California Small Group Health Insurance Information

Learn about topics relating to small group health insurance in California:

What’s a “Management Carve-Out?”
What’s a “Stand Along” or “Wrap Around” Plan?
What’s an “Employee Elect” or “Mix and Match” Plan?
What’s an “Employee Buy Up”?
How Do Insurance Companies Price Group Health Insurance?
What does “Participation” mean?
What does Employer and Employee “Contribution” Mean?
What’s “Adverse Selection”?
How does the State of California regulate small group health insurance?
What’s a “Purchasing Pool” and How Does it Give Employees Freedom of Choice?
What does “Stop Loss” mean?

 

What’s a “Management Carve-Out?”

Sometimes companies may want to cover only a select class of employee (e.g., managers, salaried employees, shop workers) in their group health insurance plan. This allows companies to get the benefits of a group plan (see tax incentives) while only covering some of their employees. For whatever reason businesses find this necessary (usually to save money) the insurance companies allow this – with some limitations. The most important limitation is that the insurance companies do not guarantee that they will accept such a plan. The law which governs small group health insurance, AB 1672 (below), allows insurance companies to decline coverage for carve-outs. The reason: the insurance companies want to prevent against only the sick people in a company from enrolling in the health plan (see Adverse Selection, below). So, if the select class you want to carve out is relatively healthy, a “carve out” may be a good strategy to get key employees health insurance and limit the company’s total expenses. “Stand Along” or “Wrap Around” Plans (below) are another way to treat select classes of employees differently.

 

What’s a “Stand Along” or “Wrap Around” Plan?

Some insurance companies allow you to offer their health plan to employees along with the health plan of a competing company. For example, some employees may enroll in a Blue Cross PPO plan while other employees enroll in a Kaiser HMO plan. The two plans “stand along” one another. In this example, if only a few managers are able to enroll in the Blue Cross PPO plan, then the Kaiser HMO plan would “wrap around” the Blue Cross PPO plan. Usually, the insurance companies have minimum participation requirements (see below), which specify that a certain number or percentage of total employees must enroll in each plan.

 

What’s an “Employee Elect” or “Mix and Match” Plan?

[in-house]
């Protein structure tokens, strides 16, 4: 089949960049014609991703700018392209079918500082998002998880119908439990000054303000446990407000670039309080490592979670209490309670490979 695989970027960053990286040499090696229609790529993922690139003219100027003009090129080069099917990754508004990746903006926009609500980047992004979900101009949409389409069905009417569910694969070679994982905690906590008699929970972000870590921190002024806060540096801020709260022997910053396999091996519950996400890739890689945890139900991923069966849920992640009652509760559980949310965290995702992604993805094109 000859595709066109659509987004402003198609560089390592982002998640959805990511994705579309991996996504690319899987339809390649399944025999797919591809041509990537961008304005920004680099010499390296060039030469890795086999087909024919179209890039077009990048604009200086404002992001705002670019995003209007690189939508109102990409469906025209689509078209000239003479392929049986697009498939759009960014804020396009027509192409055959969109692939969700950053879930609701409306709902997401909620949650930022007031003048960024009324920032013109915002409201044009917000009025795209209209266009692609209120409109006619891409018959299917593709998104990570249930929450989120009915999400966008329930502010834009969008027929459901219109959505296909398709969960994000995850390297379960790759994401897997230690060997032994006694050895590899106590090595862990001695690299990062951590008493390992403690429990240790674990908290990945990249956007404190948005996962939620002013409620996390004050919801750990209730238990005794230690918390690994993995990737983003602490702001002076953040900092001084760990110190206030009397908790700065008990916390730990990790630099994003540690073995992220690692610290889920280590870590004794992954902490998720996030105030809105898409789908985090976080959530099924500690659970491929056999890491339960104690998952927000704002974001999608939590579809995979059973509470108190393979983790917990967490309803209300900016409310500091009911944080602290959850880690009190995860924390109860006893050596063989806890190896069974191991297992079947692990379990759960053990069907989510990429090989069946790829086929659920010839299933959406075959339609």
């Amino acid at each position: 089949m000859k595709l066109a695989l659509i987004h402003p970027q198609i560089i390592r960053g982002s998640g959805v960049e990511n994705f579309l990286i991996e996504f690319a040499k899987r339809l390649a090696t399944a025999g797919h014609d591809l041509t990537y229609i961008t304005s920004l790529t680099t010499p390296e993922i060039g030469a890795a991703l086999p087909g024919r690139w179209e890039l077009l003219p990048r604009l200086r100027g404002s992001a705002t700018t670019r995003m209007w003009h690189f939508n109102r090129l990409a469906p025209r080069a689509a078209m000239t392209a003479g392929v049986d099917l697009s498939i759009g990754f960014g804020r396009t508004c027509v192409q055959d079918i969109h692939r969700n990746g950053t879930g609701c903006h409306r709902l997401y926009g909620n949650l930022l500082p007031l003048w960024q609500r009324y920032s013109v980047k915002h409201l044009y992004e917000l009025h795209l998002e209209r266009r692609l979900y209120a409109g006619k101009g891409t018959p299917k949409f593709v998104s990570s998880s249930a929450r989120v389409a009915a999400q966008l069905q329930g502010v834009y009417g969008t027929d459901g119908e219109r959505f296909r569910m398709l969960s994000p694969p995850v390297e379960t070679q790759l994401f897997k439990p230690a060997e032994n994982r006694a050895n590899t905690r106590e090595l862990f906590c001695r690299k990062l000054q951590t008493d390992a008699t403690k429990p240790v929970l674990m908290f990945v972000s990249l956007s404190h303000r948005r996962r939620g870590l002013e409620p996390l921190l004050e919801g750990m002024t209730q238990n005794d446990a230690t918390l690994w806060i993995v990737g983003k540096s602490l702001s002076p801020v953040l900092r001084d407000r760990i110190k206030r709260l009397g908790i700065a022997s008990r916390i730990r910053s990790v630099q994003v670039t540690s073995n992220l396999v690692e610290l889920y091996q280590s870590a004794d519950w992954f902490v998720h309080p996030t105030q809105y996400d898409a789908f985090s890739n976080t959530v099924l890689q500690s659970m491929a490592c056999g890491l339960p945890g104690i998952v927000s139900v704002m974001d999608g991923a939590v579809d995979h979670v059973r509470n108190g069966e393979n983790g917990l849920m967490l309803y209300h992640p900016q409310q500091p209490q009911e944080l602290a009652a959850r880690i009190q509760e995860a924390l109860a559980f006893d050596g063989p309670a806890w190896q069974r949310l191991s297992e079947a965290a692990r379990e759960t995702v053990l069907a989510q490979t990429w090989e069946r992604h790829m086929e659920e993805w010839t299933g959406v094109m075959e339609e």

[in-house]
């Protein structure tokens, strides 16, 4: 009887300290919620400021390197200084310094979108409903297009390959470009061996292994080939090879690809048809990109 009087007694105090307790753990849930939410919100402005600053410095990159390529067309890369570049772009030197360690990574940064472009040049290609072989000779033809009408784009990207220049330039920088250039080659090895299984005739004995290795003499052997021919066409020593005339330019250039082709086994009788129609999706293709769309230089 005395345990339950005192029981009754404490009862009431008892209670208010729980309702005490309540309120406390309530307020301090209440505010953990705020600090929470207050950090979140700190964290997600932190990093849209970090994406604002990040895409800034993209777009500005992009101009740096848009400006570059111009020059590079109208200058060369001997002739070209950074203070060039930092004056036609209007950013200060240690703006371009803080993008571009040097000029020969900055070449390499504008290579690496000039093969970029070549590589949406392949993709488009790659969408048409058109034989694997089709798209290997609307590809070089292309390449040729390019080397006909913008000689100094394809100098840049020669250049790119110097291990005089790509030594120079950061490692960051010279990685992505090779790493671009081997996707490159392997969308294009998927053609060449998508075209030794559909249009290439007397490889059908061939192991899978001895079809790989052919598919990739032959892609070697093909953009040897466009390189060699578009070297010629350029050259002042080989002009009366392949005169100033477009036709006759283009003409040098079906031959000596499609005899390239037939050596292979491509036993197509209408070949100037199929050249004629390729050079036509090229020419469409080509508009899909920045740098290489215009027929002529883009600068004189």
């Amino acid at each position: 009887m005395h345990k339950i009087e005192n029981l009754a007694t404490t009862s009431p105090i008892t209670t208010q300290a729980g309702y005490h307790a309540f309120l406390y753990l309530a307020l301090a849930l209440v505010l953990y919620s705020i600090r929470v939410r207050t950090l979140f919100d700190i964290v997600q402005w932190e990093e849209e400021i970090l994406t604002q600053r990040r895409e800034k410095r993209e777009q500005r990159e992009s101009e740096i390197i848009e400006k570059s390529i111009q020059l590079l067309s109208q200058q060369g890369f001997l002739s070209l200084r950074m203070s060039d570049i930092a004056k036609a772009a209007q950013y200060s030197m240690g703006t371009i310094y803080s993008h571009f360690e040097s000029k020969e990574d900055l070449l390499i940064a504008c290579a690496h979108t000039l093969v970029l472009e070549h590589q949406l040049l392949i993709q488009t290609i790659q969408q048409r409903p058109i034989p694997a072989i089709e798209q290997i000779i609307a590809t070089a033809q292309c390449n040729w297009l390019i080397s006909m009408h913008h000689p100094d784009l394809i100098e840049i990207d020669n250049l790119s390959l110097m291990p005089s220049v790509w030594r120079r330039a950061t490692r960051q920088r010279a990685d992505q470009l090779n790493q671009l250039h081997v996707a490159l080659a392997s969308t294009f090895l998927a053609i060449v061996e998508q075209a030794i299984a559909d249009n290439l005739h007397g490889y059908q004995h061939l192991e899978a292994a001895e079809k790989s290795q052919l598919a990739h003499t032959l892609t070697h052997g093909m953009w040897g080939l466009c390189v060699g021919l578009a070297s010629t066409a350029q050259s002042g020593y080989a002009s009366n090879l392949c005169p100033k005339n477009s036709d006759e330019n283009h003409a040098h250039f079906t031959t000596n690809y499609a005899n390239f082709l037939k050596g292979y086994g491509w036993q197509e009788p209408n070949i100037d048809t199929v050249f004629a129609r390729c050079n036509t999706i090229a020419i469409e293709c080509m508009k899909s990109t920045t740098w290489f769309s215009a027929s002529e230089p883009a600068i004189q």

Some insurance companies allow more than one plan type within a single company. This means that a company can offer their employees the choice between a PPO plan and an HMO plan. Often companies will pay for the less expensive HMO plan for the employee and allow him or her to “buy up” (see below) and purchase the PPO plan. When two plan types (PPO, HMO) are offered the employees “mix and match” the plan that best fits their needs and pocket book. The most recent innovation in the California market for small group (2 – 50 employees) health insurance is Blue Cross of California’s “Employee Elect.” Here, an employee can select any one of eight different health insurance plans: from very expensive low co-payment PPO plans to less expensive co-payment PPO plans, to any one of three different HMO plans. This gives the employee more choice and while staying with only one insurance company. A Purchasing Pool (below) is another type of plan design that gives employees freedom of choice.

 

What’s an “Employee Buy Up”?

This is when an employer offers to pay for a basic health plan and allows the employees to purchase a more expensive health insurance plan. The employee pays for the more expensive plan, or “buys up” to the richer benefit plan. Giving employees this freedom empowers the employees to exercise their own preference for health insurance and saves the employer money. Further, the employees can contribute on a pre-tax basis when a company has set up a Section 125 Plan.

 

How Do Insurance Companies Price Group Health Insurance?

There are many criteria the insurance companies use to determine the price of a health plan: the age and health status of the proposed insured, the number of employees, the county in which the employees live, and, the benefits desired. So, if you have lots of young, healthy employees it’s less expensive than if you have a few old, ill employees. It makes sense: the latter group will likely seek more medical attention than the former. If your company has 2-50 employees however, the insurance companies can only charge the unhealthy group 10 percent more than the standard rate for the health insurance. (See Price Limits, below.)

Also, in terms of the benefits, the more the insurance company pays when you get sick, the more expensive the health plan. For example, a no-deductible PPO plan that pays 90 percent until a “stop-loss” of $1,500 will cost significantly more on a monthly basis than a PPO plan with a $2,250 deductible. In the latter case, the insurance company only pays after a patient has paid $2,250 per calendar year in medical care. This type of plan will cost less on a monthly basis than if there were no deductible.

 

What does “Participation” mean?

Generally, group health insurance offered through an employer is less expensive and has greater benefits than individual health insurance coverage. The insurance companies have figured out that as a group there will be more healthy people than unhealthy people and the monthly premium paid by the group will likely offset the cost of the few sick employees. This stems from the fact that roughly 20 percent of the people insured will account for 80 percent of the money spent on health care. The potential loss for any one person is so great that it makes financial sense to pay a relatively small amount monthly to protect against possible financial ruin with no health insurance. If only the sick people were to enroll in a health insurance plan (something referred to as “adverse selection”, there would not be enough premium revenue to offset the cost of the medical care. That’s why the insurance companies require a minimum “participation” in the health plan – usually 75 percent of the eligible employees.

 

What does Employer and Employee “Contribution” Mean?